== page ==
The idea of single estate gin might sound rather peculiar to some. Brandy, perhaps, or champagne, but gin, surely that’s just a bit far-fetched?
Such a concept, however, is something that has been championed by Herefordshire farmer William Chase since 2007.
Finding his margins increasingly squeezed by supermarkets and looking for alternative income streams, Chase had already made a great success of the Tyrrells crisp brand before he sold a majority stake to focus more extensively on his distilling ambitions.
His two sons are also part of this family business, with the older, Harry, focusing on the farming side of things while James takes on the rather less muddy role of marketing and brand ambassadorship.
‘The family’s been farming for four generations,’ says James Chase, ‘and in the past we’d have focused primarily on potatoes and apples for making cider.’
Chase gin, vodka and liqueurs
Today, much of the farm’s produce is destined for the distillery – hence the concept of the single estate – with products now including gin, vodka and liqueurs.
While Chase was one of the first craft-based distillers on the scene, gin has enjoyed a resurgence in the past decade with the number of small-batch distilleries in the UK now standing in excess of 200.
It’s been a transformation from the days when a few big brands dominated the scene and has helped the spirit overcome the lingering image of William Hogarth’s Gin Lane – the 18th-century artist’s critique on how cheap alcohol ruined the lives of the poor in Georgian England.
The concept of gin may have moved on since then, but James points out that most distillers will buy in a neutral grain spirit to form the basis of their product. That’s not the case at Chase, however, where the spirit is produced from scratch.
‘We use our vodkas as the base to our gins,’ he adds. ‘That’s something that a lot of people don’t realise – that vodka can be the base for gin.’
Juniper, apples and elderflowers
Chase’s major products include GB gin – robust, infused with juniper and perfect with tonic, suggests James – and its Elegant 48 gin, a more complex creation that features apples and elderflowers added to its still in the distillation process and which forms the basis of a first-rate martini.
Adds James: ‘We’ve also branched out into liqueurs made from elderflowers, blackcurrants, raspberries – all depending on whether we get a good crop of a particular fruit. It isn’t something we want to do too much of, though – we don’t want to be seen as a jack of all trades.’ He adds that the company is proud of its long association with Herefordshire.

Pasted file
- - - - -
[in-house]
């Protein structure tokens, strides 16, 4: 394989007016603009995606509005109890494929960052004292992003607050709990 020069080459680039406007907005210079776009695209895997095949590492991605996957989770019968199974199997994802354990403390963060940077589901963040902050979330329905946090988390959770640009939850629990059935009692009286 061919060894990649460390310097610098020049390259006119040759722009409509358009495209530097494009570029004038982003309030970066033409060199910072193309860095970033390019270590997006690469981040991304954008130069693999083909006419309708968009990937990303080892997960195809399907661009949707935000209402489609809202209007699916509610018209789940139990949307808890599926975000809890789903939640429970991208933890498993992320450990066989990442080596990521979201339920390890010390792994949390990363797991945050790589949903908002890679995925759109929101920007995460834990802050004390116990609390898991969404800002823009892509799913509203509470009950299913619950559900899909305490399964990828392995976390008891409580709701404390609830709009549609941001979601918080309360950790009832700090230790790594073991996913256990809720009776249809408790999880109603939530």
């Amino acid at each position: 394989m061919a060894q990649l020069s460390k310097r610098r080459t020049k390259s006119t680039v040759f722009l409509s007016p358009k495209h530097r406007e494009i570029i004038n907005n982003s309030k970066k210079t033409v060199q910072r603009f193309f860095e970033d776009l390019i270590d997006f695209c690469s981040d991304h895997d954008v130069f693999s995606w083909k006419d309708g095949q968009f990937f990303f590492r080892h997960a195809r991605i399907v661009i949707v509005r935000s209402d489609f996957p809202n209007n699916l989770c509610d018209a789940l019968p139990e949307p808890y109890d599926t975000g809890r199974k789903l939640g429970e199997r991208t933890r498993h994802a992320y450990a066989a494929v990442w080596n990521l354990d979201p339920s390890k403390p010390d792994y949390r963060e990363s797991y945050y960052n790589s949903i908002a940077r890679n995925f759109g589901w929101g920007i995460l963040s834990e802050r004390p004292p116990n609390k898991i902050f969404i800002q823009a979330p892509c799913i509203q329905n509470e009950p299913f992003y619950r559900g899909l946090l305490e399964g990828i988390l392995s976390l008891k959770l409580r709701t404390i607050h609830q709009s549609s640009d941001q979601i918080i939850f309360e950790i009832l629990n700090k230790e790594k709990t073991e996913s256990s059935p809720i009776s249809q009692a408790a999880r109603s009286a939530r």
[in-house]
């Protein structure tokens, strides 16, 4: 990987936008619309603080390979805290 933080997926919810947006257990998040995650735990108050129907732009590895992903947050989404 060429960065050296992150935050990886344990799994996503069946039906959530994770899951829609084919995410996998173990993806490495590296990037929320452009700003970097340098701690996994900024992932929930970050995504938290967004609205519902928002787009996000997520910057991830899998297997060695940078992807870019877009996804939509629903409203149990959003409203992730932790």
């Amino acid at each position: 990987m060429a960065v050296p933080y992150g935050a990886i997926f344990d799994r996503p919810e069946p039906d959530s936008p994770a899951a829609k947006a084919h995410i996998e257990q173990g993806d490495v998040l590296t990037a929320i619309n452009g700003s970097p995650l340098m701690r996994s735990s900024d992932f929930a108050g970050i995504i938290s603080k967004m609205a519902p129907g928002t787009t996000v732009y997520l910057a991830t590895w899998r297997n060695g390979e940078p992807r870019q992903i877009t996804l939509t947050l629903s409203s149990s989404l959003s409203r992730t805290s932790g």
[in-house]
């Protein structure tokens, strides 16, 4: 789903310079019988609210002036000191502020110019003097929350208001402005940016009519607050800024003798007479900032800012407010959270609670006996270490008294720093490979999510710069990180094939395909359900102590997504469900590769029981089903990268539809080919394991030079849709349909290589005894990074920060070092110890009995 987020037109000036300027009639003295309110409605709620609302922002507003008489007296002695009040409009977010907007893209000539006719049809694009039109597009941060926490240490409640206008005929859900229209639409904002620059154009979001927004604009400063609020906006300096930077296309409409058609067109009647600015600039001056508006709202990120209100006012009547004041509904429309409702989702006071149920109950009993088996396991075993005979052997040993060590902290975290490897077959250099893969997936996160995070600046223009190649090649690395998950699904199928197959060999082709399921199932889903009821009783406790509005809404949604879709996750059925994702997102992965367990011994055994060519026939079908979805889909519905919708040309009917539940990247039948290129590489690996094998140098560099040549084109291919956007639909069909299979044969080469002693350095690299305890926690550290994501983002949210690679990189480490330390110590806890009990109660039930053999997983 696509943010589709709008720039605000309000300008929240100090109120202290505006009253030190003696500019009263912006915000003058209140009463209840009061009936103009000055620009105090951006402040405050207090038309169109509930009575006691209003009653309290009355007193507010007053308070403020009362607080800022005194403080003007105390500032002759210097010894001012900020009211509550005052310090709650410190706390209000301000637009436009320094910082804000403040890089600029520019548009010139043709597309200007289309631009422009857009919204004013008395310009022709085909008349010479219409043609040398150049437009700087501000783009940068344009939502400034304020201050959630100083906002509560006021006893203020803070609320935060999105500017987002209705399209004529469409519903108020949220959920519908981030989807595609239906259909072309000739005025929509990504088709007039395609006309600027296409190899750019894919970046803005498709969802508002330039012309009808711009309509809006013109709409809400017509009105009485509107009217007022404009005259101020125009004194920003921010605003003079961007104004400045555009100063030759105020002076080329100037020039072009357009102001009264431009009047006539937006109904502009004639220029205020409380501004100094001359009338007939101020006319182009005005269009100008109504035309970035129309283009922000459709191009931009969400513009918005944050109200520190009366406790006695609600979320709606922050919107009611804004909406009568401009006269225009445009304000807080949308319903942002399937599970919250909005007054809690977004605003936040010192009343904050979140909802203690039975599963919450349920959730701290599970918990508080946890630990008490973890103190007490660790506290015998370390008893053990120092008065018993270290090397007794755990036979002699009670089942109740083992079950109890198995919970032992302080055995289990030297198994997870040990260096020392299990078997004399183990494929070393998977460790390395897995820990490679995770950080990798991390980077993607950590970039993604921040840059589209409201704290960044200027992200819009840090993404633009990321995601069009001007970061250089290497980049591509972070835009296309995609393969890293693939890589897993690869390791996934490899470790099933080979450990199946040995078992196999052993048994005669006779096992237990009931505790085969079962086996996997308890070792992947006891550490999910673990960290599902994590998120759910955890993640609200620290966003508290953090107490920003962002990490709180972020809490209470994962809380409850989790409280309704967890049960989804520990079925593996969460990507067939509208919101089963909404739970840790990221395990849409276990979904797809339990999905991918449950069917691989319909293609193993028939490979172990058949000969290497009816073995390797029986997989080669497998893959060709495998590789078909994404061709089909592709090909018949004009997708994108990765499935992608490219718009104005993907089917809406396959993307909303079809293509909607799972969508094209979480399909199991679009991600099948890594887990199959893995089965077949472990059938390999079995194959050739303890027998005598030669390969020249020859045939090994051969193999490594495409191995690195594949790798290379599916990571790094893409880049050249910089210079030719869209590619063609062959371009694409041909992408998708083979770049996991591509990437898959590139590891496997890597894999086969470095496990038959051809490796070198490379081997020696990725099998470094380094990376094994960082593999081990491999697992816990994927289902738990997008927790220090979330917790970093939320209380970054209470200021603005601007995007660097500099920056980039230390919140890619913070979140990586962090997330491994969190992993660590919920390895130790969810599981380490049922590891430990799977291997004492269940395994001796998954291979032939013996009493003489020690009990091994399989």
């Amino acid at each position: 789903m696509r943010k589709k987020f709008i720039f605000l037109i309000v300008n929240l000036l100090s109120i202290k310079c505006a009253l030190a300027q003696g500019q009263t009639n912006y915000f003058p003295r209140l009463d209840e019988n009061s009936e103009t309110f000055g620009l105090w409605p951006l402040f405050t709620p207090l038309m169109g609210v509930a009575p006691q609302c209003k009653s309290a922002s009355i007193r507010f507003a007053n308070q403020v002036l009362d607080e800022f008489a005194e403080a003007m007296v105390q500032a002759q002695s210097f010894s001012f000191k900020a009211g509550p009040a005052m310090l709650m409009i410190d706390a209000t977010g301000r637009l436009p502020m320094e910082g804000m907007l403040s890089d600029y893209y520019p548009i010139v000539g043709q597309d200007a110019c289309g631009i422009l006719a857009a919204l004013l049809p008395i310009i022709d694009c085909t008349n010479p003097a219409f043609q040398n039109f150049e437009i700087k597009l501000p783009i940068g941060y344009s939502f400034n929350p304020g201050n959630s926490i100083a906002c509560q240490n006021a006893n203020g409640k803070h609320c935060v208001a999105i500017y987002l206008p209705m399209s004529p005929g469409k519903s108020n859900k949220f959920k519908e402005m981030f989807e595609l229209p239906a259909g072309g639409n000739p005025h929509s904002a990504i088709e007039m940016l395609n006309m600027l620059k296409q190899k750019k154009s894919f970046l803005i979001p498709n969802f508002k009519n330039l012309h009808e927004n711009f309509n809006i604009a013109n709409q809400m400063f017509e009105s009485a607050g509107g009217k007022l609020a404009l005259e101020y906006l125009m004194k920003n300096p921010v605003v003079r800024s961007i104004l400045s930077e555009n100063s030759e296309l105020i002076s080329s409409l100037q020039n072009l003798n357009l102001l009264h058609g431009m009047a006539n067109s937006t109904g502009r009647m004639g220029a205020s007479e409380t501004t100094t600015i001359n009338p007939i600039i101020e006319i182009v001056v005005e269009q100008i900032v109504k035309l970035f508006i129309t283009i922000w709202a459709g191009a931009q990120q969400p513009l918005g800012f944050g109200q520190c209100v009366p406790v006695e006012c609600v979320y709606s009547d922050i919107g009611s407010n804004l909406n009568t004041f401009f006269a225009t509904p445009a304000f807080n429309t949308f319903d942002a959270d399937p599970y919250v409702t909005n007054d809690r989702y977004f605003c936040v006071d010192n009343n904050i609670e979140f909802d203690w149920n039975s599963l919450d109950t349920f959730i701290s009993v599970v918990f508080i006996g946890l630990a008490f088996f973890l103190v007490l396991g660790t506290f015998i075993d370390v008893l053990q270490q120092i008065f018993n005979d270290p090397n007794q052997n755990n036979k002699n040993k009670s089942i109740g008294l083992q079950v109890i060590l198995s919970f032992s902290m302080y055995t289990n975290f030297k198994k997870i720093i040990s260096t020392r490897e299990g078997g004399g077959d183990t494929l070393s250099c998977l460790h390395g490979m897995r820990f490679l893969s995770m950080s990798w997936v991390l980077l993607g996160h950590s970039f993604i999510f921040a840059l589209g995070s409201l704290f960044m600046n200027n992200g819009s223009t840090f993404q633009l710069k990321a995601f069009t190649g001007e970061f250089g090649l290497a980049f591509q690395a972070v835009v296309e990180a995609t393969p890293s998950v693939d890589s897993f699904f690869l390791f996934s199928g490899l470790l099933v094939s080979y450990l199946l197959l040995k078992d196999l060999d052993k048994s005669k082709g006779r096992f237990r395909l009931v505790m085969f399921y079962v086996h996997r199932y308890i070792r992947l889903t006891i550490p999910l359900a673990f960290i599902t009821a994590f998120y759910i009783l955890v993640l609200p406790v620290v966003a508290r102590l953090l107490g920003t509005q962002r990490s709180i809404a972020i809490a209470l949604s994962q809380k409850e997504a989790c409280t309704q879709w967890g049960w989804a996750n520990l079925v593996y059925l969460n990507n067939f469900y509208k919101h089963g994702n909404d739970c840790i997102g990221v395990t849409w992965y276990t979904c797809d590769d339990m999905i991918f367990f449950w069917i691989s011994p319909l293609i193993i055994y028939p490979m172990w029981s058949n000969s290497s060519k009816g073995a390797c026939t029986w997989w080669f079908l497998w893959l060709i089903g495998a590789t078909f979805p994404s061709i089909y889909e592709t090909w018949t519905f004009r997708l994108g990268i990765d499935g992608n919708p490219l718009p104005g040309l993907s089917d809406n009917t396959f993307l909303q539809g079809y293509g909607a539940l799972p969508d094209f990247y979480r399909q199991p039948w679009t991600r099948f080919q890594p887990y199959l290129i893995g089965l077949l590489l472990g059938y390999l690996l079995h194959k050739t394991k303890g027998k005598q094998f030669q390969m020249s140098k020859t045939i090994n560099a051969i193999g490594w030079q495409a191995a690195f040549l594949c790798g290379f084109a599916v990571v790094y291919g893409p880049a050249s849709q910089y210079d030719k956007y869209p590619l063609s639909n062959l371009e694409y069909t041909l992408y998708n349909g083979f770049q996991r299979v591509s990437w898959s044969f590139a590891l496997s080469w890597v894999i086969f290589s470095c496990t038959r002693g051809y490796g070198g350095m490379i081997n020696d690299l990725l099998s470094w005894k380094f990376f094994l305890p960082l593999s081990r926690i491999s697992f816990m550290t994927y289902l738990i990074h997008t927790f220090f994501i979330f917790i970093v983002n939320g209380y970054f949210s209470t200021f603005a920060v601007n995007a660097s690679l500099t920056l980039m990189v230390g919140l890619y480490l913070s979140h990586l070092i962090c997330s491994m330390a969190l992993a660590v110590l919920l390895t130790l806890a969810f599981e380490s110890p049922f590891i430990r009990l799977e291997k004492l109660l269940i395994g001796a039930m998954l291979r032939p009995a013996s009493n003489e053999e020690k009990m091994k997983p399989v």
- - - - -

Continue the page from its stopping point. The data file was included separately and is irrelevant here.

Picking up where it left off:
‘We see part of our role as promoting the county,’ he says. ‘Our distillery tours are becoming really popular and we’re very pleased that is encouraging people to visit the region. It’s always been a bit of a forgotten county that’s not really on the way to anywhere, but it’s got a lot to offer.’
Part of that offering is food and drink – some of the brewery’s leftovers go to feeding the farm’s herd of pedigree Hereford cattle, which in turn provide steaks for visitors to the family’s nearby Verzon House Hotel.
The Running Horse pub
Chase is also showcasing Herefordshire produce in the capital, points out James. ‘We needed an office in London so we decided we should take on a pub – which has become something of a personal project of mine. Its run as a separate business to the distillery and it’s been really useful as a place to host supper clubs and to showcase our spirits. We also stock plenty of Herefordshire ciders.’
It wasn’t just any property that James took on. He bought the Running Horse, the oldest pub in Mayfair, which first opened its doors in 1738, overseeing the modernisation of the building and its reopening in autumn 2013.
As befits an entrepreneurial business with an eye on expansion, Chase is also planning the launch of a whisky brand. ‘The product has already been ageing for seven years,’ says James.
‘We’ve got some fantastic former bourbon and sherry casks and now we’re just waiting to come up with the right blend. We’re not under any pressure to rush it out, so we’re going to take our time and come up with something that’s really good.’